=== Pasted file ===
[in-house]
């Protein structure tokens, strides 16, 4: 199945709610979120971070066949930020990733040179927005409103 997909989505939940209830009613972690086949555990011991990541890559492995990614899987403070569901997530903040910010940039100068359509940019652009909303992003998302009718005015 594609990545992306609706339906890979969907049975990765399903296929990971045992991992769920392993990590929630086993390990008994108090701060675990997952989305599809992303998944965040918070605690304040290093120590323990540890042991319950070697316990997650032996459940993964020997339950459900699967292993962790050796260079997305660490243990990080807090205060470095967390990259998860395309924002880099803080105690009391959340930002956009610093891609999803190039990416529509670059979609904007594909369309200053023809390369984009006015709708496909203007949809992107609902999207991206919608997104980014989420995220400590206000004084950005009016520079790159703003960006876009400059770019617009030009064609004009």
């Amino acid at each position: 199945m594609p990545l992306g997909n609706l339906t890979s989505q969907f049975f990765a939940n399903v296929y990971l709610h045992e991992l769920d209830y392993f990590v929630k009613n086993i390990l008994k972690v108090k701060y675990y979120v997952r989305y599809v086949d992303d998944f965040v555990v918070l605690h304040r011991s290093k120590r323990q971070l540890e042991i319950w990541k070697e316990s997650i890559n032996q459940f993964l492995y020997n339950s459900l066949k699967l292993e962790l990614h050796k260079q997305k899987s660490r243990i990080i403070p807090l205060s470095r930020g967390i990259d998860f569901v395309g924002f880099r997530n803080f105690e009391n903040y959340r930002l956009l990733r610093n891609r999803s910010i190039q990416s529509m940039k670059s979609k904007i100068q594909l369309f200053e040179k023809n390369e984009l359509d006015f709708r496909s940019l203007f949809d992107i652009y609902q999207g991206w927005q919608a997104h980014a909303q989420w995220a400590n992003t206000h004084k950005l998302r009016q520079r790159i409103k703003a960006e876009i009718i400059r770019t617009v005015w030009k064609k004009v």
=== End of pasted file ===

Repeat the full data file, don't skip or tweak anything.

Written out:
[in-house]
């Protein structure tokens, strides 16, 4: 199945709610979120971070066949930020990733040179927005409103 997909989505939940209830009613972690086949555990011991990541890559492995990614899987403070569901997530903040910010940039100068359509940019652009909303992003998302009718005015 594609990545992306609706339906890979969907049975990765399903296929990971045992991992769920392993990590929630086993390990008994108090701060675990997952989305599809992303998944965040918070605690304040290093120590323990540890042991319950070697316990997650032996459940993964020997339950459900699967292993962790050796260079997305660490243990990080807090205060470095967390990259998860395309924002880099803080105690009391959340930002956009610093891609999803190039990416529509670059979609904007594909369309200053023809390369984009006015709708496909203007949809992107609902999207991206919608997104980014989420995220400590206000004084950005009016520079790159703003960006876009400059770019617009030009064609004009």
């Amino acid at each position: 199945m594609p990545l992306g997909n609706l339906t890979s989505q969907f049975f990765a939940n399903v296929y990971l709610h045992e991992l769920d209830y392993f990590v929630k009613n086993i390990l008994k972690v108090k701060y675990y979120v997952r989305y599809v086949d992303d998944f965040v555990v918070l605690h304040r011991s290093k120590r323990q971070l540890e042991i319950w990541k070697e316990s997650i890559n032996q459940f993964l492995y020997n339950s459900l066949k699967l292993e962790l990614h050796k260079q997305k899987s660490r243990i990080i403070p807090l205060s470095r930020g967390i990259d998860f569901v395309g924002f880099r997530n803080f105690e009391n903040y959340r930002l956009l990733r610093n891609r999803s910010i190039q990416s529509m940039k670059s979609k904007i100068q594909l369309f200053e040179k023809n390369e984009l359509d006015f709708r496909s940019l203007f949809d992107i652009y609902q999207g991206w927005q919608a997104h980014a909303q989420w995220a400590n992003t206000h004084k950005l998302r009016q520079r790159i409103k703003a960006e876009i009718i400059r770019t617009v005015w030009k064609k004009v």